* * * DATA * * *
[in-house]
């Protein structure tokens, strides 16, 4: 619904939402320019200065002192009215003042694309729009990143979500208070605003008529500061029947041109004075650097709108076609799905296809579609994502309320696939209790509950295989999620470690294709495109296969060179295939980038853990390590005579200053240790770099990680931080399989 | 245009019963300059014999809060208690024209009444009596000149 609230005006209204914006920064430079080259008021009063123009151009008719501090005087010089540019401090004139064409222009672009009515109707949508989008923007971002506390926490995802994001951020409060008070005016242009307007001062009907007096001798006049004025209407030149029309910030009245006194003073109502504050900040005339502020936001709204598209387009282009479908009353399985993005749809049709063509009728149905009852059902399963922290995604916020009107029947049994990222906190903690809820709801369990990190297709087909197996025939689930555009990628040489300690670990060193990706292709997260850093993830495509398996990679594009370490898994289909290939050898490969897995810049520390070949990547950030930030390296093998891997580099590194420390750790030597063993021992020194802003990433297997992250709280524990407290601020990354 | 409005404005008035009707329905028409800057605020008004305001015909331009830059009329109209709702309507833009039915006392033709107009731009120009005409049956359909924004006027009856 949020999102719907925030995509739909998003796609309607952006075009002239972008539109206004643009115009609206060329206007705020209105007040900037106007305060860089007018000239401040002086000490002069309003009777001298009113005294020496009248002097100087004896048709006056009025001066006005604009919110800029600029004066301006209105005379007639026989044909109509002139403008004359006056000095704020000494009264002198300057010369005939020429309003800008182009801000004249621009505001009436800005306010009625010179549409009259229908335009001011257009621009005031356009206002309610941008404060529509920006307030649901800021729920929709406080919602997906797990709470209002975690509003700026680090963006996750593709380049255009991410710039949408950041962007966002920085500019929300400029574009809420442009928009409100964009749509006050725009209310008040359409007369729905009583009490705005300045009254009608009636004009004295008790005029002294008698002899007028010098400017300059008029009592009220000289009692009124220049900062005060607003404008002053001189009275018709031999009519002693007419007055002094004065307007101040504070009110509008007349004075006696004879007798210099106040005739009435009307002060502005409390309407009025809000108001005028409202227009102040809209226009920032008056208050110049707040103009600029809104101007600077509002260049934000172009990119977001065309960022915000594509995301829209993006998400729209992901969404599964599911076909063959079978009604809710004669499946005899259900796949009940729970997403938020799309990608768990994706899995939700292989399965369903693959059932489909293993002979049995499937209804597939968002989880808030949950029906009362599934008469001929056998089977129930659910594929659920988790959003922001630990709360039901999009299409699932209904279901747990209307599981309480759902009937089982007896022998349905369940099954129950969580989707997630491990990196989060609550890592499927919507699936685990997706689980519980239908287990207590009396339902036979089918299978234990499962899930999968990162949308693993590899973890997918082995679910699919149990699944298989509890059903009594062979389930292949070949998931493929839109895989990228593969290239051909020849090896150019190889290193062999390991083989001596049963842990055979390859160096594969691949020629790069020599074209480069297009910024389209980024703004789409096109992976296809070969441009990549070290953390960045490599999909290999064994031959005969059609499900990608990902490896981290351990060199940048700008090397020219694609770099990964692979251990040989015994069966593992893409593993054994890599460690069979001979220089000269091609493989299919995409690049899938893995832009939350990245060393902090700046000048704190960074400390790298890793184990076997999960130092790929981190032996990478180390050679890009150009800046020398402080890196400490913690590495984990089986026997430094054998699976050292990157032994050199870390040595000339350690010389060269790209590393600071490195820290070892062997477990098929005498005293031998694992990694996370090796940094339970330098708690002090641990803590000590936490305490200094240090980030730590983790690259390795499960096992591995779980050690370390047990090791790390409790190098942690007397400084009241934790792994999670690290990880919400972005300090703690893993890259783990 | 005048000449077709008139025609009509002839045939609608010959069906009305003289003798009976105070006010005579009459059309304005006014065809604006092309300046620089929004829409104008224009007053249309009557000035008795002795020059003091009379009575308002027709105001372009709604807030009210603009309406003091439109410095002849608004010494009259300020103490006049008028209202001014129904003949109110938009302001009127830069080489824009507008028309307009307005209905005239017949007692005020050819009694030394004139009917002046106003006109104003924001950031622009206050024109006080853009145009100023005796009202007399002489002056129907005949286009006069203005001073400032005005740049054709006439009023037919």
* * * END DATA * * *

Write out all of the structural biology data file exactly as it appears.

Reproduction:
[in-house]
């Protein structure tokens, strides 16, 4: 619904939402320019200065002192009215003042694309729009990143979500208070605003008529500061029947041109004075650097709108076609799905296809579609994502309320696939209790509950295989999620470690294709495109296969060179295939980038853990390590005579200053240790770099990680931080399989 | 245009019963300059014999809060208690024209009444009596000149 609230005006209204914006920064430079080259008021009063123009151009008719501090005087010089540019401090004139064409222009672009009515109707949508989008923007971002506390926490995802994001951020409060008070005016242009307007001062009907007096001798006049004025209407030149029309910030009245006194003073109502504050900040005339502020936001709204598209387009282009479908009353399985993005749809049709063509009728149905009852059902399963922290995604916020009107029947049994990222906190903690809820709801369990990190297709087909197996025939689930555009990628040489300690670990060193990706292709997260850093993830495509398996990679594009370490898994289909290939050898490969897995810049520390070949990547950030930030390296093998891997580099590194420390750790030597063993021992020194802003990433297997992250709280524990407290601020990354 | 409005404005008035009707329905028409800057605020008004305001015909331009830059009329109209709702309507833009039915006392033709107009731009120009005409049956359909924004006027009856 949020999102719907925030995509739909998003796609309607952006075009002239972008539109206004643009115009609206060329206007705020209105007040900037106007305060860089007018000239401040002086000490002069309003009777001298009113005294020496009248002097100087004896048709006056009025001066006005604009919110800029600029004066301006209105005379007639026989044909109509002139403008004359006056000095704020000494009264002198300057010369005939020429309003800008182009801000004249621009505001009436800005306010009625010179549409009259229908335009001011257009621009005031356009206002309610941008404060529509920006307030649901800021729920929709406080919602997906797990709470209002975690509003700026680090963006996750593709380049255009991410710039949408950041962007966002920085500019929300400029574009809420442009928009409100964009749509006050725009209310008040359409007369729905009583009490705005300045009254009608009636004009004295008790005029002294008698002899007028010098400017300059008029009592009220000289009692009124220049900062005060607003404008002053001189009275018709031999009519002693007419007055002094004065307007101040504070009110509008007349004075006696004879007798210099106040005739009435009307002060502005409390309407009025809000108001005028409202227009102040809209226009920032008056208050110049707040103009600029809104101007600077509002260049934000172009990119977001065309960022915000594509995301829209993006998400729209992901969404599964599911076909063959079978009604809710004669499946005899259900796949009940729970997403938020799309990608768990994706899995939700292989399965369903693959059932489909293993002979049995499937209804597939968002989880808030949950029906009362599934008469001929056998089977129930659910594929659920988790959003922001630990709360039901999009299409699932209904279901747990209307599981309480759902009937089982007896022998349905369940099954129950969580989707997630491990990196989060609550890592499927919507699936685990997706689980519980239908287990207590009396339902036979089918299978234990499962899930999968990162949308693993590899973890997918082995679910699919149990699944298989509890059903009594062979389930292949070949998931493929839109895989990228593969290239051909020849090896150019190889290193062999390991083989001596049963842990055979390859160096594969691949020629790069020599074209480069297009910024389209980024703004789409096109992976296809070969441009990549070290953390960045490599999909290999064994031959005969059609499900990608990902490896981290351990060199940048700008090397020219694609770099990964692979251990040989015994069966593992893409593993054994890599460690069979001979220089000269091609493989299919995409690049899938893995832009939350990245060393902090700046000048704190960074400390790298890793184990076997999960130092790929981190032996990478180390050679890009150009800046020398402080890196400490913690590495984990089986026997430094054998699976050292990157032994050199870390040595000339350690010389060269790209590393600071490195820290070892062997477990098929005498005293031998694992990694996370090796940094339970330098708690002090641990803590000590936490305490200094240090980030730590983790690259390795499960096992591995779980050690370390047990090791790390409790190098942690007397400084009241934790792994999670690290990880919400972005300090703690893993890259783990 | 005048000449077709008139025609009509002839045939609608010959069906009305003289003798009976105070006010005579009459059309304005006014065809604006092309300046620089929004829409104008224009007053249309009557000035008795002795020059003091009379009575308002027709105001372009709604807030009210603009309406003091439109410095002849608004010494009259300020103490006049008028209202001014129904003949109110938009302001009127830069080489824009507008028309307009307005209905005239017949007692005020050819009694030394004139009917002046106003006109104003924001950031622009206050024109006080853009145009100023005796009202007399002489002056129907005949286009006069203005001073400032005005740049054709006439009023037919």